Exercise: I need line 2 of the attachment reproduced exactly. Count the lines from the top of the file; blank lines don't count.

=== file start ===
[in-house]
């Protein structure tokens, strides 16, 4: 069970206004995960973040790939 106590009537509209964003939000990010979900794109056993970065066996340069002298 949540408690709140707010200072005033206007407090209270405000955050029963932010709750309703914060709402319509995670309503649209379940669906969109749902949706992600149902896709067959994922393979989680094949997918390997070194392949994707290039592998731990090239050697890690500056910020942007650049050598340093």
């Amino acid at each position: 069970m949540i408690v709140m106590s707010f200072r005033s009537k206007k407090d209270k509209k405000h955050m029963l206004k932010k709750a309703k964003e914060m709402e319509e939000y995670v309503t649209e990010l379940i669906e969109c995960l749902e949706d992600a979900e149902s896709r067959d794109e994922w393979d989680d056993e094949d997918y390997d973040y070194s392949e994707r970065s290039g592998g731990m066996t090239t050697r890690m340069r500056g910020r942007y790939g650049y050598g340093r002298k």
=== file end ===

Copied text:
């Protein structure tokens, strides 16, 4: 069970206004995960973040790939 106590009537509209964003939000990010979900794109056993970065066996340069002298 949540408690709140707010200072005033206007407090209270405000955050029963932010709750309703914060709402319509995670309503649209379940669906969109749902949706992600149902896709067959994922393979989680094949997918390997070194392949994707290039592998731990090239050697890690500056910020942007650049050598340093």